Using Adult Learning Principles in Digital Learning
When developing digital learning content, it is important to put yourself in the shoes of the learner. Two essential questions to consider are:
- ‘Who are the learners?
- ‘What will motivate them to learn?’
The tools today are packed with features to make learning exciting and easier to use with templates ready to get you started quickly. But for those of us designing courses for adult learners, it’s helpful to understand adult learning principles too since this is not an automated function of any tool.
Malcolm Knowles pioneered the study of adult learning (called andragogy) in the 1970s, identifying the following six adult learning principles.
- Adults are internally motivated and self-directed
- Adults bring life experiences and knowledge to learning experiences
- Adults are goal oriented
- Adults are relevancy oriented
- Adults are practical
- Adult learners like to be respected
These principles are an excellent summary of how adults learn.
PRINCIPLE 1: Adults are internally motivated and self-directed
According to research, “adult learners resist learning when they feel others are imposing information, ideas or actions on them”.
Adult learners like to feel a sense of control over their own learning. Online learning gives adults the choice to log on and learn at a time convenient to them. But what if they log on, and then have no freedom to navigate through the course in their own way? If possible, I like to give learners options to move around the course freely. It is best not to lock down the navigation which may lead to frustration and impede the learning process.
It can be argued that some learners will just click through to the end without reading each screen. To address this problem, I recommend putting in a Case Study or Quick Quiz at the end of each section to check their understanding. This will encourage them to go back to previous screens and take a closer look if they need to. You could lock the Quiz or Test so they have to pass before progressing. For more information about navigation options, read Tom Kulhmann’s post on the Rapid E-Learning Blog.
But what about if the client asks you to lock down the navigation?
Some managers want their staff to click and read every item on a screen before progressing to the next screen. The good news is that self-directed learning is not just about navigation. If you have to lock down the navigation, there are other ways you can encourage self-directed learning. An important guideline is to lead the learner toward inquiry before supplying them with too many facts. Facts are often presented in the form of bullet points but this may not be the best way to facilitate learning. In fact if bullet points are over-used, it is a sure way for the learner to switch off. Instead try creating a real life problem (case study) that the student has to solve for themselves. You can supply a few facts or resources that they have to draw on to solve the problem. Then provide guidance or feedback after they have submitted a solution. In this way the learner is motivated to learn within a meaningful context. The learner has to think for themselves—and remember, adults like to solve problems and think things through for themselves. It is more likely that they will remember the information if they have had to apply it to a realistic workplace scenario.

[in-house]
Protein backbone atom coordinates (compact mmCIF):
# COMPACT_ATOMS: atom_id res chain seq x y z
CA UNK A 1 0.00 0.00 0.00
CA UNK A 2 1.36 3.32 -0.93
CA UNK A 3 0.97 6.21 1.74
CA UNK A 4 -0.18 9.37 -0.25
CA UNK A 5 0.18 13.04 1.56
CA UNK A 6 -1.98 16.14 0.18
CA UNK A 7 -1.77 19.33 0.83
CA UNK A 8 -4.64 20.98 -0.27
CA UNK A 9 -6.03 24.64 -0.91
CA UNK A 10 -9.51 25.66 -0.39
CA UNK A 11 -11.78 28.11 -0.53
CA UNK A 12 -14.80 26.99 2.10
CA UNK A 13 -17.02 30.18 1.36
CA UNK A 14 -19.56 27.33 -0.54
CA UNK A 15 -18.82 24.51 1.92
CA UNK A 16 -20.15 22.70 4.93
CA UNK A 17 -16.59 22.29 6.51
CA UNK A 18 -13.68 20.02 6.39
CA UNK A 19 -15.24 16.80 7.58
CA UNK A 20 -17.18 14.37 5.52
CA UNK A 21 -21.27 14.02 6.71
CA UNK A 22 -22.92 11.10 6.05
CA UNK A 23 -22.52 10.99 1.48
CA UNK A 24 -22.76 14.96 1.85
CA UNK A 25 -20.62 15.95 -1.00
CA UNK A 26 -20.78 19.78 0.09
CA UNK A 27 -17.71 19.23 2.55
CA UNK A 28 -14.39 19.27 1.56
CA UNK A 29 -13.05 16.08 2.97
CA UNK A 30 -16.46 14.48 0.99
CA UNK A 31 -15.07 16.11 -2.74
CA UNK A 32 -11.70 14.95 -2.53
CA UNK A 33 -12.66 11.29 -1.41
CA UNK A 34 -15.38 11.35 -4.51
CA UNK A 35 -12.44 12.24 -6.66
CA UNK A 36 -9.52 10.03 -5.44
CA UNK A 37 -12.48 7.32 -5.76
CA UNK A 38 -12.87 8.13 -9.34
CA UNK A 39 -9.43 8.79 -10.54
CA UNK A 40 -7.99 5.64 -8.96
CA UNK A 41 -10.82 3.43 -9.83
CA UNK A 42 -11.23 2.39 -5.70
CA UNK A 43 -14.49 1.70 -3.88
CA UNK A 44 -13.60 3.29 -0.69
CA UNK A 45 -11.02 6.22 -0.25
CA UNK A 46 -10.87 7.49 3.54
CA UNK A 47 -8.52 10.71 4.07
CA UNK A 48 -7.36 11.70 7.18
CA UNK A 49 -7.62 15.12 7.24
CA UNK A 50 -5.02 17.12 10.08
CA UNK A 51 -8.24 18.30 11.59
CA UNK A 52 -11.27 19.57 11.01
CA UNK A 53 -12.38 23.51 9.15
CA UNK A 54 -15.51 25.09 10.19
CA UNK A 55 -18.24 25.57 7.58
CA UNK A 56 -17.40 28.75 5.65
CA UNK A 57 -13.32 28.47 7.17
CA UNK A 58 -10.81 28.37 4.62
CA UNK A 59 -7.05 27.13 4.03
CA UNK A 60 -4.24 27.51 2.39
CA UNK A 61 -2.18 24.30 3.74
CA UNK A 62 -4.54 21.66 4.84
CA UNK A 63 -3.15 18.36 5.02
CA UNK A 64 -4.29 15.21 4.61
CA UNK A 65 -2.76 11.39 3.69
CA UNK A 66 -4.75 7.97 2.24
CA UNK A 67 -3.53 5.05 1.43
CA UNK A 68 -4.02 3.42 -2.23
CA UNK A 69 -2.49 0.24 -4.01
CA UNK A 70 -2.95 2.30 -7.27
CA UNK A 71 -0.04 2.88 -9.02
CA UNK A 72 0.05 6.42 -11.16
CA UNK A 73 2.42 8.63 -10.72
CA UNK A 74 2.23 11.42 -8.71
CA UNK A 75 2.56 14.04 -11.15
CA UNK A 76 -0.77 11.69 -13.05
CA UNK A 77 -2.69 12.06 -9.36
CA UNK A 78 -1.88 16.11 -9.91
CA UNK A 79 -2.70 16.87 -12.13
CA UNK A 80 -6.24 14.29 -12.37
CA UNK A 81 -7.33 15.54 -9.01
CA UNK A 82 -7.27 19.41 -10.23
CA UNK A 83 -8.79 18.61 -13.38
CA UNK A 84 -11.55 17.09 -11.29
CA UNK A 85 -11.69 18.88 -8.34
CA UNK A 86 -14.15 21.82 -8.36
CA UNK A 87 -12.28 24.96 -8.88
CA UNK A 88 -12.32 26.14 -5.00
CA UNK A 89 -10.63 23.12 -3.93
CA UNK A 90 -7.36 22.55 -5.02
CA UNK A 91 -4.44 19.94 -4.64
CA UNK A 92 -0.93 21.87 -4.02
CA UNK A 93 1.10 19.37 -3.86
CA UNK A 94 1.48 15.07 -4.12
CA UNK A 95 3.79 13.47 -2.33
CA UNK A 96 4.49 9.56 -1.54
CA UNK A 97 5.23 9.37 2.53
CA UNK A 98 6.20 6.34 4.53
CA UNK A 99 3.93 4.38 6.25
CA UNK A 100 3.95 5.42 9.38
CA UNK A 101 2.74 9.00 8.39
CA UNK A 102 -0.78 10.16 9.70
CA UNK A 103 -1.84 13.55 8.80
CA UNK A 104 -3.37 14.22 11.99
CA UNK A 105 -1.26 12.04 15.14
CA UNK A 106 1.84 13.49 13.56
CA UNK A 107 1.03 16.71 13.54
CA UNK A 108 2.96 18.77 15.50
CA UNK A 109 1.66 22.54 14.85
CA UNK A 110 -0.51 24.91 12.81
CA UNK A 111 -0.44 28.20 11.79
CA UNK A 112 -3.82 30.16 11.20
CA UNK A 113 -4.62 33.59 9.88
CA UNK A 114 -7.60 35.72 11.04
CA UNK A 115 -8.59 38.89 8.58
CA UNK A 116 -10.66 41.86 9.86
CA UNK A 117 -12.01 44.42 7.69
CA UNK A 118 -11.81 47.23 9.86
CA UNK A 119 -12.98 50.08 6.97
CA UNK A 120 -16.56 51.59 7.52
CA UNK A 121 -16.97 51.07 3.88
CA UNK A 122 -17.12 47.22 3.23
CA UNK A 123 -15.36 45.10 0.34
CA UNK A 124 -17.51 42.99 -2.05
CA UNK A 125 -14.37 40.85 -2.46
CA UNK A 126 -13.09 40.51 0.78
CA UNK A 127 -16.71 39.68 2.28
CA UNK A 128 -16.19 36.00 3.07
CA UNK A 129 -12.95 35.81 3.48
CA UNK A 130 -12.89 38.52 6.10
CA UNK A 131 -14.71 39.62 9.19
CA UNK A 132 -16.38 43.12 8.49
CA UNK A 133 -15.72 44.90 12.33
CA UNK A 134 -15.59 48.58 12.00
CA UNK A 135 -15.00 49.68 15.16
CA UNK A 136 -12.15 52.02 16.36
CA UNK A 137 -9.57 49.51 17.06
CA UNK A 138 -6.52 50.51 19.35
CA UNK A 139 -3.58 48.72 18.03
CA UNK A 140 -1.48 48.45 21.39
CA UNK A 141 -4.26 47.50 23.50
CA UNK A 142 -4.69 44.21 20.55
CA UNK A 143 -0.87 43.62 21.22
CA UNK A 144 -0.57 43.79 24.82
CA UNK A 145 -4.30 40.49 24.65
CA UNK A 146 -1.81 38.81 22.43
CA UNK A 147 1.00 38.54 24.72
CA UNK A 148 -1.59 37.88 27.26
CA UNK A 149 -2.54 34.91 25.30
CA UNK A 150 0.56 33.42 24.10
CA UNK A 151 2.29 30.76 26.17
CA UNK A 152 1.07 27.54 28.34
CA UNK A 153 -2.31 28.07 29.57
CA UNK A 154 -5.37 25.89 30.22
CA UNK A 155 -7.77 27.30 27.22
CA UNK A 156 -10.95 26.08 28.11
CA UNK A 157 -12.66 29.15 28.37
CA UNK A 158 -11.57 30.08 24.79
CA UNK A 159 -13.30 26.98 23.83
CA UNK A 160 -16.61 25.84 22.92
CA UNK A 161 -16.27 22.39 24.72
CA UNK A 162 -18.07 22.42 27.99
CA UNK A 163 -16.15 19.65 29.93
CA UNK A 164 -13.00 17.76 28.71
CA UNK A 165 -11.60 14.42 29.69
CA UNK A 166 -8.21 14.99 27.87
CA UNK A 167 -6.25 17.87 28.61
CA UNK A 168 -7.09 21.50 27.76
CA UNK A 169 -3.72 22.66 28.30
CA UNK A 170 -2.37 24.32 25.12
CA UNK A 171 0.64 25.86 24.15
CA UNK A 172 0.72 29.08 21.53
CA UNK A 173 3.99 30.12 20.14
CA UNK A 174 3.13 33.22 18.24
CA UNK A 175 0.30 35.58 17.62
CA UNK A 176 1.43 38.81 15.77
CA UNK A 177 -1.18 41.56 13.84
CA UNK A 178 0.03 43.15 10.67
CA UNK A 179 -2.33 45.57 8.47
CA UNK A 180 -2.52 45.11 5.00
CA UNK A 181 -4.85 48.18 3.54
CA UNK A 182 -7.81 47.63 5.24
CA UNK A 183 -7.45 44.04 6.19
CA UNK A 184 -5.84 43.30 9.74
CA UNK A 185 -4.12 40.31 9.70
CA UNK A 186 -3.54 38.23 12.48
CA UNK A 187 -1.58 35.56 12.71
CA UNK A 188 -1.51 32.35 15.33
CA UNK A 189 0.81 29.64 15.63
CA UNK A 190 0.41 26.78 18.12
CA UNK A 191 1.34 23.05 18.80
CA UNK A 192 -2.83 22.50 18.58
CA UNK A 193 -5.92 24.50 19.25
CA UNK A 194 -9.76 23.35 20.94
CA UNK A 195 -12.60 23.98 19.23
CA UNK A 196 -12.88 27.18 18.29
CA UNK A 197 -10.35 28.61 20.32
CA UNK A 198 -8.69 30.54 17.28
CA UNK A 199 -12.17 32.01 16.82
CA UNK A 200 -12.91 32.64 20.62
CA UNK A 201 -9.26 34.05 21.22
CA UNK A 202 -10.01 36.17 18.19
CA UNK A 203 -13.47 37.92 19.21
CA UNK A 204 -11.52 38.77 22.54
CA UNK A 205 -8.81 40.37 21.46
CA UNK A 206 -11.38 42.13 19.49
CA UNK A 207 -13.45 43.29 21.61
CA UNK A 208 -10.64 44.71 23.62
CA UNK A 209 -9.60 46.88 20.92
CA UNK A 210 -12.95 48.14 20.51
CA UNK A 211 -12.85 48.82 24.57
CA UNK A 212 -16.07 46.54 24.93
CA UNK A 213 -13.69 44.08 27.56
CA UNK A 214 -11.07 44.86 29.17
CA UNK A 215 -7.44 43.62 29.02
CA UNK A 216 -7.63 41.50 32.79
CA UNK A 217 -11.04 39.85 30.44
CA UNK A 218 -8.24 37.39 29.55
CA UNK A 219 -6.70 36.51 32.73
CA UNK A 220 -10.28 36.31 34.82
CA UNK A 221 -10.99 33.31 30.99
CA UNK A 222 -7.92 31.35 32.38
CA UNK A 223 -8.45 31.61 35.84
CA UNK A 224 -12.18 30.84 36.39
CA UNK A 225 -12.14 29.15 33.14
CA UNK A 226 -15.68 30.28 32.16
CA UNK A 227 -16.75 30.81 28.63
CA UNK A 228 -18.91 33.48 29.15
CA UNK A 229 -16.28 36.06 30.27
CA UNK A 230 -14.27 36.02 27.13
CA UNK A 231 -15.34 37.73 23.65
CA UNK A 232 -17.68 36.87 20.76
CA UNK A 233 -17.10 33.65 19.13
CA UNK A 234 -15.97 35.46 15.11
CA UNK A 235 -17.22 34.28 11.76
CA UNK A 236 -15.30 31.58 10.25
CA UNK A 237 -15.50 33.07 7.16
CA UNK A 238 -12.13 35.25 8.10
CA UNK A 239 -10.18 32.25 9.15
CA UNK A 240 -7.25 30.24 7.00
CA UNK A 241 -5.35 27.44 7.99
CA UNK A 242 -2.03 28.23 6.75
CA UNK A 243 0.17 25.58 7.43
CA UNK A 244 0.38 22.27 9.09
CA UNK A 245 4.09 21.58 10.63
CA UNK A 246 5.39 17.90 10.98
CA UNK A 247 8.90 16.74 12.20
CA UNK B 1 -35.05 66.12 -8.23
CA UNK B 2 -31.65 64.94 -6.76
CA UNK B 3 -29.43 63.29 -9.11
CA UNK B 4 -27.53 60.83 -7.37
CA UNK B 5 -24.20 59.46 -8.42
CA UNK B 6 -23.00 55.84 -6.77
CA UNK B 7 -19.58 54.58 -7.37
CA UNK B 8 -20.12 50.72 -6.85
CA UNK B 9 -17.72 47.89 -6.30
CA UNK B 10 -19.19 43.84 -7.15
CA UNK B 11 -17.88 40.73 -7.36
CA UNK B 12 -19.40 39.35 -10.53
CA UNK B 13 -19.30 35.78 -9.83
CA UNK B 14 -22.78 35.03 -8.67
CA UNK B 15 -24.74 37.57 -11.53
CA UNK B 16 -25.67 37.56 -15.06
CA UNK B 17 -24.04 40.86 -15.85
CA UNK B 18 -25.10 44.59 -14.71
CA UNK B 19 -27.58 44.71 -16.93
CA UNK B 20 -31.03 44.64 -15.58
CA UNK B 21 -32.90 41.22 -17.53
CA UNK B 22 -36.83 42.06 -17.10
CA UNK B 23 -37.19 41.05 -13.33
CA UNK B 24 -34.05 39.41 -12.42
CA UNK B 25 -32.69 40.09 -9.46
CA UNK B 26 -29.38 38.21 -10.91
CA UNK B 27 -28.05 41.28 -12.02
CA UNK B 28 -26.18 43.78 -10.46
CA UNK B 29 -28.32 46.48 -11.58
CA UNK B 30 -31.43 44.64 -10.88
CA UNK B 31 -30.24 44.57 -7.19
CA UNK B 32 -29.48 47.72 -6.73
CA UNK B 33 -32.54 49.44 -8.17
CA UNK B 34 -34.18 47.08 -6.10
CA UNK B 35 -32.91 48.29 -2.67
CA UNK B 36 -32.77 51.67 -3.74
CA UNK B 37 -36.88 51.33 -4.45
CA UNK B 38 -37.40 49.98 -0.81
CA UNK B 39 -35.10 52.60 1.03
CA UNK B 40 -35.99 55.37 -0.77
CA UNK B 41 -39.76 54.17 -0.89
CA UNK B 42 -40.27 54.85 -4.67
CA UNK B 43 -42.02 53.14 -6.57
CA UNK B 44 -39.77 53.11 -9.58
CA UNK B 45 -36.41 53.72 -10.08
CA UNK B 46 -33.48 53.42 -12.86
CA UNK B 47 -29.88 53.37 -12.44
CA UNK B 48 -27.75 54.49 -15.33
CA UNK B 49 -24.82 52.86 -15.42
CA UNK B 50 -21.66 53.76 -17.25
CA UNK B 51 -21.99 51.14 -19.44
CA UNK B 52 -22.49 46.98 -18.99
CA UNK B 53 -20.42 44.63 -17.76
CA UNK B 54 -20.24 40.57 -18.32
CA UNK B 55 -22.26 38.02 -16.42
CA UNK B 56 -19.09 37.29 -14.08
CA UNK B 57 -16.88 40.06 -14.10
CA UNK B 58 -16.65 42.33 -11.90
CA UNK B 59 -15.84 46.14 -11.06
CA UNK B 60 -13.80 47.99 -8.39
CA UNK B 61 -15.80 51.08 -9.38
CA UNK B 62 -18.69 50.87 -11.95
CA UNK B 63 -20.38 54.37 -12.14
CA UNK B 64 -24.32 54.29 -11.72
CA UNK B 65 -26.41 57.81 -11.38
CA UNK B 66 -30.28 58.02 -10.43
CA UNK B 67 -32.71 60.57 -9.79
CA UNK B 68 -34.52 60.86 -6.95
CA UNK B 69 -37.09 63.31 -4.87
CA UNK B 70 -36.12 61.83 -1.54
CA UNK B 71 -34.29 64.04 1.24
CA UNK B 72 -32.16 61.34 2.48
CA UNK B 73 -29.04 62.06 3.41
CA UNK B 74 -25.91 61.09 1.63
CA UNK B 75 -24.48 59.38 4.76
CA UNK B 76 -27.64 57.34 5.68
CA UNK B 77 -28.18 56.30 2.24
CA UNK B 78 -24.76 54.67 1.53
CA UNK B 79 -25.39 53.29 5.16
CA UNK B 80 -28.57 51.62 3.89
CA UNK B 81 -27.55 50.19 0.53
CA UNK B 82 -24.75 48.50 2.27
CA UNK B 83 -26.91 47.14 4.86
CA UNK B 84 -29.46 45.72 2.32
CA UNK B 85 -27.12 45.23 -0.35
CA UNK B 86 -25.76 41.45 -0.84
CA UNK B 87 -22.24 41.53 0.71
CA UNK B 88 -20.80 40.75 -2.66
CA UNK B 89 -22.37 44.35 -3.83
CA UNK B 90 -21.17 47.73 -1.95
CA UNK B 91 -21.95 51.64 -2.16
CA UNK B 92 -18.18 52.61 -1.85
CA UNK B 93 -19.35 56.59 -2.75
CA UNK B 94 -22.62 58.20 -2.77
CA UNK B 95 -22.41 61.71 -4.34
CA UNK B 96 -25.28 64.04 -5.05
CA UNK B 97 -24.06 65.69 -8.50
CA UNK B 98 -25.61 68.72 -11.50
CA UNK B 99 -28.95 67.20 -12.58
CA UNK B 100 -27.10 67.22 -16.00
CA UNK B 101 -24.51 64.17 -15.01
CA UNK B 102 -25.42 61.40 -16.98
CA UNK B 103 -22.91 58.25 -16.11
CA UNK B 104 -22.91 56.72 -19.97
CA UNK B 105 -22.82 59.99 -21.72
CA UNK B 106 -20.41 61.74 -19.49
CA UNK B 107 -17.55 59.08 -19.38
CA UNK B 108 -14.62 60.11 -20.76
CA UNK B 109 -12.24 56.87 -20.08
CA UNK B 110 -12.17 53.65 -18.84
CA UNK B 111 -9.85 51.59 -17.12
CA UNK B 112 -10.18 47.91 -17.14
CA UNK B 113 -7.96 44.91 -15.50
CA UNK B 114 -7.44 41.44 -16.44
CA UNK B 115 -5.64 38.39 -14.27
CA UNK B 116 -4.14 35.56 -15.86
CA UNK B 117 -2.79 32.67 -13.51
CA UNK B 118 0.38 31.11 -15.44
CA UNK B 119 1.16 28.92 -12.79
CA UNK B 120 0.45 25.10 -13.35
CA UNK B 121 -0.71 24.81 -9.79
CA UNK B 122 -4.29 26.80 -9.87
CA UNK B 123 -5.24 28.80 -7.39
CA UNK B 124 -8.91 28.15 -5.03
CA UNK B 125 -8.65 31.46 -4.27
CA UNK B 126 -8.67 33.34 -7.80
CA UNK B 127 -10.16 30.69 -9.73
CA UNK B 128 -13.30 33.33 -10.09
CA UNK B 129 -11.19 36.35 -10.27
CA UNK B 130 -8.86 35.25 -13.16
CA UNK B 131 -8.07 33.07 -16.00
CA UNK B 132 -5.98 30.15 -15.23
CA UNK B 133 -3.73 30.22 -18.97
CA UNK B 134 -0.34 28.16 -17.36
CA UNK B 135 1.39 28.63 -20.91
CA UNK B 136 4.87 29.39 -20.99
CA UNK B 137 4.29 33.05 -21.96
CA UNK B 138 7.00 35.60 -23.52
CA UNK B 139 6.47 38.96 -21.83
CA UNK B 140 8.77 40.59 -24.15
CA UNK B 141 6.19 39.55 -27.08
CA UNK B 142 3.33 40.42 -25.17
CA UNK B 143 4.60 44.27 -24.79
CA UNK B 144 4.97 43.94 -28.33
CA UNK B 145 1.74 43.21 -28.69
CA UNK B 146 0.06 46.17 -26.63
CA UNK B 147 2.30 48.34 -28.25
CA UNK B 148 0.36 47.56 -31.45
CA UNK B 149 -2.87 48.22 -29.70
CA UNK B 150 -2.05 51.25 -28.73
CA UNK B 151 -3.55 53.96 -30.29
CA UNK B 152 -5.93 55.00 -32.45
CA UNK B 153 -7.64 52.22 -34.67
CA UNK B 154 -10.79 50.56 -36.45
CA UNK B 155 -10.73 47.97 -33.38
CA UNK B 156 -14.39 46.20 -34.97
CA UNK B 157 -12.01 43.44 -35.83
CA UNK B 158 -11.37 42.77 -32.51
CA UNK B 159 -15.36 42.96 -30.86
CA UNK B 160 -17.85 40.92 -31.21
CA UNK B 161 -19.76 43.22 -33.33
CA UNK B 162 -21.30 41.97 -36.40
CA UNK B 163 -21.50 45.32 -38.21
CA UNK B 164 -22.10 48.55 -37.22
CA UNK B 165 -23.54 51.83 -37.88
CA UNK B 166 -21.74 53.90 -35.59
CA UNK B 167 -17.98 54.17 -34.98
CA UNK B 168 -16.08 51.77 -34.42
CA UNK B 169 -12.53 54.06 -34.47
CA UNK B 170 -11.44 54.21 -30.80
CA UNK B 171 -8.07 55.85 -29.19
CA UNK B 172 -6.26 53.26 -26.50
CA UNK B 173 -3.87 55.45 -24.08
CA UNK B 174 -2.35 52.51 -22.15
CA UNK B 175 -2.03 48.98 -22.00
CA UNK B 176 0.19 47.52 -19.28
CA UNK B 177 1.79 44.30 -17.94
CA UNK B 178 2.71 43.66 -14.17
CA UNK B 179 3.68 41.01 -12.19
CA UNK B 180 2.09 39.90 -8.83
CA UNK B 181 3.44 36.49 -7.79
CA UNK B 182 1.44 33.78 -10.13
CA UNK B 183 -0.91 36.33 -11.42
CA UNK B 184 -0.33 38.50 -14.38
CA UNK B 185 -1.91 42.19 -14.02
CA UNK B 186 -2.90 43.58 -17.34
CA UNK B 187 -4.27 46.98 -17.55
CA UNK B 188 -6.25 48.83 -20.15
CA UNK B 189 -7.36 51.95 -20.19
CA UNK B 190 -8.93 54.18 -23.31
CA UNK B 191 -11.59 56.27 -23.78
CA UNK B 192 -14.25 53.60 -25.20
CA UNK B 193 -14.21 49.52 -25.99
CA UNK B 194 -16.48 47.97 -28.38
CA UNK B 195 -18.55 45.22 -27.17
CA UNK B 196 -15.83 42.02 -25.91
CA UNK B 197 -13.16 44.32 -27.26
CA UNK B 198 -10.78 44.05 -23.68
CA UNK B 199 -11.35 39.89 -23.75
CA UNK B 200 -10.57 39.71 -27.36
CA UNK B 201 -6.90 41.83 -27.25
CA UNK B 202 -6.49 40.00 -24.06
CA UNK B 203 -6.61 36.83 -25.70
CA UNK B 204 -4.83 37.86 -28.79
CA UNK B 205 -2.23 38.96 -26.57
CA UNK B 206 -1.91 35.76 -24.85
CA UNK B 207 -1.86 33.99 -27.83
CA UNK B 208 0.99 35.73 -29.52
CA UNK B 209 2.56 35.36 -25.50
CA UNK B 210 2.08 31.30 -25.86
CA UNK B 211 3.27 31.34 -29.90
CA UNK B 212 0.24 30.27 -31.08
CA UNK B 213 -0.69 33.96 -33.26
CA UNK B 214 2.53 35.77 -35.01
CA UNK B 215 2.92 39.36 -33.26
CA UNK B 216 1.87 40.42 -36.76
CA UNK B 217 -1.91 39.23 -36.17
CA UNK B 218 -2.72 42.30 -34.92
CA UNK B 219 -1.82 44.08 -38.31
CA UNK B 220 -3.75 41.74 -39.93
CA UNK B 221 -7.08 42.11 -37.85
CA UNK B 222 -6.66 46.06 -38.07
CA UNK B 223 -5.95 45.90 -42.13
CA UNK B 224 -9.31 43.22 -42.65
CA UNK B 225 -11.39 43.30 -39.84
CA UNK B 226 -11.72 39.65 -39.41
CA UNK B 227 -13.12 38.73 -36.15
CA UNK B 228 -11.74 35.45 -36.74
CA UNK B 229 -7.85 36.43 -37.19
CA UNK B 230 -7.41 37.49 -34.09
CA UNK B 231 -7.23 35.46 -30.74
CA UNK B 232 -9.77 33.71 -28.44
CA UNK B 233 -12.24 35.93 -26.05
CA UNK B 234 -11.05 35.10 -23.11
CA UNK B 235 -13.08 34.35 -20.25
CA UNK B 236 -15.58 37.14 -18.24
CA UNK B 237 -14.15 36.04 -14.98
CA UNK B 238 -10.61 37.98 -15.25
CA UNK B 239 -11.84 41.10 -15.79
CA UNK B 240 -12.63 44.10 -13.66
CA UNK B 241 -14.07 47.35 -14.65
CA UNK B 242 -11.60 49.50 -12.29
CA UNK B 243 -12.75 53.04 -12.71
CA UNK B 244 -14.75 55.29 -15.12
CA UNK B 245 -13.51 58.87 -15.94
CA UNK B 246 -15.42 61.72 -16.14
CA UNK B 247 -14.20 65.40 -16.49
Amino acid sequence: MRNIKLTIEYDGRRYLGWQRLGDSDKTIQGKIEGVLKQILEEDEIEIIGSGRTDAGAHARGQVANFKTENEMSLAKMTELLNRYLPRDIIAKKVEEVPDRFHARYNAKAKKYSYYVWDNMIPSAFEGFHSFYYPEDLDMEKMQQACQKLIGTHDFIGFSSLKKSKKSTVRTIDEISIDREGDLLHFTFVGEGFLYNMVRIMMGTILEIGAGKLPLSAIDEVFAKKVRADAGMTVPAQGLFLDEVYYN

PRINCIPLE 2: Adults bring life experiences and knowledge to learning experiences
Even if you do not personally know the learners you are designing for, you can be sure that as adults, they have a wide range of knowledge and experience to bring to the course. Try to draw on this experience from time to time in the course.
When I start designing a new section in a course, I like to ask the learners a few questions to draw on their pre-existing experiences. By drawing on the learners’ current knowledge or experience, you are orienting them to the new topic and making the course more personal.
This example is from our Equal Employment Opportunity course. Near the start of the course, I asked learners to think about two questions: “What does EEO mean to you?” and “Have you (or someone you know) ever been discriminated against in a workplace?”. I inserted a green box for the questions with the title ‘Reflection’. The same green box format appears several times in the course and asks the learner different questions for reflection. This is a good way to acknowledge their experience and by doing so, show them respect.
PRINCIPLE 3: Adults are goal oriented
Adult learners need to have a goal to work towards when undertaking online learning. Some adult learners undertake online training by choice. They already have a goal, for example to change careers or get a promotion. Other learners do an online course because their boss has told them they have to. In both cases, adult learners like to know how they will benefit from doing the course. In the first few screens they should be able to answer the question “How will doing the course make my job/life easier?”